Cross-border, MENA

The Boom of E-commerce in the Middle-East

The MENA region has been known to be of slower growth in regard to its online market activity in comparison with Western countries, such as the UK and the US. What’s behind this? Has technology not yet stretched out to the Arab world? Or maybe the majority of the Arab population view online shopping to be too difficult of a process, therefore slowing down the chance for online marketplaces to penetrate the market successfully and make an impact on the world of e-commerce? As the second possibility stares at the truth more than the first, Arabs have, in fact, been slow to embrace this new digital world where you can now purchase anything and everything from clothes to food to electronic devices with a few clicks.

Foreign e-commerce intelligence has proven to be more prominent than that of the Middle-East. It all started in 1979, in the USA, with a man named Michael Aldrich who came up with the idea of teleshopping. Later in 1991, the birth of internet sparked the growth of online shopping with Amazon and Ebay in 1995. Quickly following suit were Google and Yahoo providing easier access to these online marketplaces. The growing attraction to online shopping paved the way for Paypal, creating an online portal allowing shoppers to pay for desired items from the comfort of their own home.

Although Westerners continued to launch e-commerce initiatives, the MENA region faced major setbacks in doing the same. Online payment methods have only lately become available for most MENA regions. In regards to MENA shoppers themselves, they have been struggling with this phenomenon due to reasons such as the fear of credit card scams, their prevalence for face-to-face interaction, fear of quality disappointment, and, last but not least, delivery challenges.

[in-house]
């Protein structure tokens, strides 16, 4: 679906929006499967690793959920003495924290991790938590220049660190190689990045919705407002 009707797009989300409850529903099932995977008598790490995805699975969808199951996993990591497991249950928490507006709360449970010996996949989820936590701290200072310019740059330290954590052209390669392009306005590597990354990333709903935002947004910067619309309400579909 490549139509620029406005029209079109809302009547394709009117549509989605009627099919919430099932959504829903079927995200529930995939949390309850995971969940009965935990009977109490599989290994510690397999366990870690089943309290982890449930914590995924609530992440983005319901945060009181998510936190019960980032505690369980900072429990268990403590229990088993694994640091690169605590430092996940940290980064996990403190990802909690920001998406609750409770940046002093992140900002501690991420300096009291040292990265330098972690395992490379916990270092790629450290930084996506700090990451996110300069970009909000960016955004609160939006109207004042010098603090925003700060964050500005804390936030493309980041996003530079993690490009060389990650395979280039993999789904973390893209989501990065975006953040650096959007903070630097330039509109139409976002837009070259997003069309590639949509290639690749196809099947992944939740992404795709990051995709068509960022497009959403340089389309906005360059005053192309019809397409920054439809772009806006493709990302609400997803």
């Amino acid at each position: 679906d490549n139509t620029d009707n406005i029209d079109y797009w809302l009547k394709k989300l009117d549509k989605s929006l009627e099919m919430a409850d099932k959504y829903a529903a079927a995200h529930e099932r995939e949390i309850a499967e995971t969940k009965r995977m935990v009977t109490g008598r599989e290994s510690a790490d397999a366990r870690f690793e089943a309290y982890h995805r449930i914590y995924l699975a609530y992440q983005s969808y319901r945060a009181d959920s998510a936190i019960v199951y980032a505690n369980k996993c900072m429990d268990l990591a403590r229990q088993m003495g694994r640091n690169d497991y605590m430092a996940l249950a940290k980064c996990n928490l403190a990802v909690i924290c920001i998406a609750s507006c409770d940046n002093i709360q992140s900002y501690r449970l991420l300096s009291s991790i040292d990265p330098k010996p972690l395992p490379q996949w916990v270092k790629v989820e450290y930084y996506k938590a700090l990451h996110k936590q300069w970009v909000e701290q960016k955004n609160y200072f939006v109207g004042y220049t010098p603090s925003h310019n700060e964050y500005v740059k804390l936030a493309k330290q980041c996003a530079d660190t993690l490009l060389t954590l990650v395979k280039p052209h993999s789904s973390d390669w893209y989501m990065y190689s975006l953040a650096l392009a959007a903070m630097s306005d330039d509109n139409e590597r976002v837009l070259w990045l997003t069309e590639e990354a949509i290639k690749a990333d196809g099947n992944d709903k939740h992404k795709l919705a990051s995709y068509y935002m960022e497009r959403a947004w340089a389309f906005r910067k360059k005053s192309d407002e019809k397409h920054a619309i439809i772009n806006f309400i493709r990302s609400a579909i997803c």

Yet, despite these obstacles, online shopping traffic has recently bloomed in the Middle East through increased internet usage and purchases of smartphones that have responsively induced the act. With greater possession and demand on smartphones in the Middle-East comes a subsequently thriving digital economy. More online purchases via mobile are prominent, thus motivating more vendor participation in e-commerce, thus generating more sales despite the fragmented nature of Arab countries and the hesitant nature of its people. According to a study, in Saudi Arabia alone, two-thirds of its online consumers made their most recent purchases over smartphone. In Kuwait, consumers of the online market strike a high of 95%.

One example looking to expand the Middle Eastern experience in online shopping is Mostawda, a platform focusing on the needs and demands of the MENA region and proving that Middle Eastern products have the potential to boost MENA’s presence in the global marketplace.

The Middle Eastern world of e-commerce is emerging and now plays a more exceptional role in the global e-commerce market.

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